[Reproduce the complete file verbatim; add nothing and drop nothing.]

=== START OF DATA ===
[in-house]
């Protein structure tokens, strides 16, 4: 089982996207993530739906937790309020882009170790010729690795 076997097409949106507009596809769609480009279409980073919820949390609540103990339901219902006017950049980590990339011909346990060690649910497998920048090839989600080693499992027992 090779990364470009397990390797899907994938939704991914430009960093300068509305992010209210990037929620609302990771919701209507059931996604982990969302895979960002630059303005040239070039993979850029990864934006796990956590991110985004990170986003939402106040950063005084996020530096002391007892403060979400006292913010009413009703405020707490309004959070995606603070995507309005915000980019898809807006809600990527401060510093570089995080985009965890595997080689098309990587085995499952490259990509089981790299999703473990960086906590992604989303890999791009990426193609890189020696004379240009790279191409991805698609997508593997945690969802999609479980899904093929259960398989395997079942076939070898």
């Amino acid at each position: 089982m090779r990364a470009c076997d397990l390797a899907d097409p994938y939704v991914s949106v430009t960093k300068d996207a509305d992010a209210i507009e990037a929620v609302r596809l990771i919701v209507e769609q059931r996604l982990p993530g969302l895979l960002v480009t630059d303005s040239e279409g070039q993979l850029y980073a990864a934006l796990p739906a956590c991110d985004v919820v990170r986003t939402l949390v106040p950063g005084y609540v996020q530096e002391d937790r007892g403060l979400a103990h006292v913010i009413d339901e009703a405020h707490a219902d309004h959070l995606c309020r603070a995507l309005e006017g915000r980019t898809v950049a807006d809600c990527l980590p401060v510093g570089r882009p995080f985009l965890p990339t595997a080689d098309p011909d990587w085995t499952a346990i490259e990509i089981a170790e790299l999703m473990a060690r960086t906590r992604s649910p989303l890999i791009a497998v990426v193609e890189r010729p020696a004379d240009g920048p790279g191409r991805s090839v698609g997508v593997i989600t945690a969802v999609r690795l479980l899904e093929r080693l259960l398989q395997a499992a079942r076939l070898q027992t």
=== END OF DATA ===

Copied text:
[in-house]
């Protein structure tokens, strides 16, 4: 089982996207993530739906937790309020882009170790010729690795 076997097409949106507009596809769609480009279409980073919820949390609540103990339901219902006017950049980590990339011909346990060690649910497998920048090839989600080693499992027992 090779990364470009397990390797899907994938939704991914430009960093300068509305992010209210990037929620609302990771919701209507059931996604982990969302895979960002630059303005040239070039993979850029990864934006796990956590991110985004990170986003939402106040950063005084996020530096002391007892403060979400006292913010009413009703405020707490309004959070995606603070995507309005915000980019898809807006809600990527401060510093570089995080985009965890595997080689098309990587085995499952490259990509089981790299999703473990960086906590992604989303890999791009990426193609890189020696004379240009790279191409991805698609997508593997945690969802999609479980899904093929259960398989395997079942076939070898």
């Amino acid at each position: 089982m090779r990364a470009c076997d397990l390797a899907d097409p994938y939704v991914s949106v430009t960093k300068d996207a509305d992010a209210i507009e990037a929620v609302r596809l990771i919701v209507e769609q059931r996604l982990p993530g969302l895979l960002v480009t630059d303005s040239e279409g070039q993979l850029y980073a990864a934006l796990p739906a956590c991110d985004v919820v990170r986003t939402l949390v106040p950063g005084y609540v996020q530096e002391d937790r007892g403060l979400a103990h006292v913010i009413d339901e009703a405020h707490a219902d309004h959070l995606c309020r603070a995507l309005e006017g915000r980019t898809v950049a807006d809600c990527l980590p401060v510093g570089r882009p995080f985009l965890p990339t595997a080689d098309p011909d990587w085995t499952a346990i490259e990509i089981a170790e790299l999703m473990a060690r960086t906590r992604s649910p989303l890999i791009a497998v990426v193609e890189r010729p020696a004379d240009g920048p790279g191409r991805s090839v698609g997508v593997i989600t945690a969802v999609r690795l479980l899904e093929r080693l259960l398989q395997a499992a079942r076939l070898q027992t």